I’ve stepped out of an airplane and felt completely calm, but playing a Rachmaninoff prelude for an audience has made my entire body shake. I like corners, small enclosures, privacy curtains. Years ago I began writing small stories. I wrote them smaller and smaller. A brief story doesn’t overstay. In this way, I never disappeared completely.
Perhaps it’s easy to live by experience, to expect the worst to happen based on the past. Fear propels a hiker out of the way of a boulder rolling down the path but becomes detrimental when the hiker thinks of the boulder long past its appearance, even once the hiker is back home, staring anxiously out the window at the grassy hill and expecting the boulder to find them. Doom is not a boulder, the bells, or another person. Doom is something inside me. What’s worth believing in is that—despite past failure and the inescapable guarantee of future failure—life can still be full of usefulness and joy.
I begin to handle the ropes with a clear head. I learn how to ring with others, and control exactly when the bell is rung. The fear flashes back, but with a softer hold, easier to shake.
Eventually COVID-19 closes the Cathedral, so we have our practices online. We go over ringing apps, theory, virtual towers, learning methods at home. We watch parts of documentaries on a shared screen. I click, instead of pull, a rope to sound a weightless bell. Everything I’ve ever been afraid of about the bells is gone, reduced to twinkling sounds on a screen that I hold in my hand.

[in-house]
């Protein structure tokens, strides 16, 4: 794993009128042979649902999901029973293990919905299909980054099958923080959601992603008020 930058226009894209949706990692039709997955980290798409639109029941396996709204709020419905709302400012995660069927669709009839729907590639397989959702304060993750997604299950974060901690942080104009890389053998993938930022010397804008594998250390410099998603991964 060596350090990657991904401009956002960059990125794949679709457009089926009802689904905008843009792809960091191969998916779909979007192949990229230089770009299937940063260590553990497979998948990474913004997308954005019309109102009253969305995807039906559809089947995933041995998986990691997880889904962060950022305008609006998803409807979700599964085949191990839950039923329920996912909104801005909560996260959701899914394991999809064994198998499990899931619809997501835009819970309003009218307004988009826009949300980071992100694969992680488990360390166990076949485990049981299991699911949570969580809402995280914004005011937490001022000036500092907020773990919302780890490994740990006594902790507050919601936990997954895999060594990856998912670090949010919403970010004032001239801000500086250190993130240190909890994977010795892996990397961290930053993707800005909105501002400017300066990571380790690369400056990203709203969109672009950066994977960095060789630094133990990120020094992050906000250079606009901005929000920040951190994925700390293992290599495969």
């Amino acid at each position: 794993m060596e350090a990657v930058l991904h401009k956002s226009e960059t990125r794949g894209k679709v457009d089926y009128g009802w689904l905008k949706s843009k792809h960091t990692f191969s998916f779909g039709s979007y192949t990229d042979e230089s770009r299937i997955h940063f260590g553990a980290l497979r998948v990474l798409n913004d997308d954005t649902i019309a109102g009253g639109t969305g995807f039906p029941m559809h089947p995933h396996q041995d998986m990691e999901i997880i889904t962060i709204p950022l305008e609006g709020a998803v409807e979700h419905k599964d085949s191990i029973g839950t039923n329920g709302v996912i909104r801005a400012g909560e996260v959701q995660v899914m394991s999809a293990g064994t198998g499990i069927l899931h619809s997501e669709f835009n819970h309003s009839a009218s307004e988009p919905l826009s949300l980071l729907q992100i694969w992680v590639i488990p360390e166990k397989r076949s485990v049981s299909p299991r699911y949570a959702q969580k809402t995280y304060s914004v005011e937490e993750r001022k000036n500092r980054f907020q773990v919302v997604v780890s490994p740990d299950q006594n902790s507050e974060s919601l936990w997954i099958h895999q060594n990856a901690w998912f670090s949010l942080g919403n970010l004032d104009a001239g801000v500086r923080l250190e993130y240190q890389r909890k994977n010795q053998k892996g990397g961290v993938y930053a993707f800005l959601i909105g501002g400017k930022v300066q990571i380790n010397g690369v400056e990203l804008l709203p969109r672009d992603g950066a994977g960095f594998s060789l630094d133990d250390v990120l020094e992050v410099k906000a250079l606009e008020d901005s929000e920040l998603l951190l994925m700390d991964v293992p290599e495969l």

I was drawn to the magnificence of the bells, and online the magnificence of the bells was hard to find. Much like everything else—friendships, work, desire—the thing itself was replaced with an elusive outline, mathematical and ghostly, and I became afraid of it again. This time, it wasn’t easy to shake. Now I wait for the day to ascend the corkscrew staircase, and ring the heaviest bell in the tower.
A storm approached one evening when we were still meeting in the tower. I could see it all the way in Virginia, creeping steadily like a gray cloak. Wind whipped through the windows, and in smaller towers, you could feel the chamber sway. I watched as the storm got closer and closer. A fellow ringer told me it happened all the time, nothing to worry about. How it was, to be wrapped up by a thick churning sky, loud and booming, and riding on a promise to emerge unharmed. Someone eating a pastry in the Bishop’s Garden ran for cover. Briefly, they looked up. My arms dangled, I waved out.
Nicolette Polek is the author of Imaginary Museums, published by Soft Skull Press earlier this year. Her stories can be found in New York Tyrant, Lit Hub, Electric Literature, Chicago Quarterly Review, and elsewhere. She is the recipient of a 2019 Rona Jaffe Foundation Writers’ Award.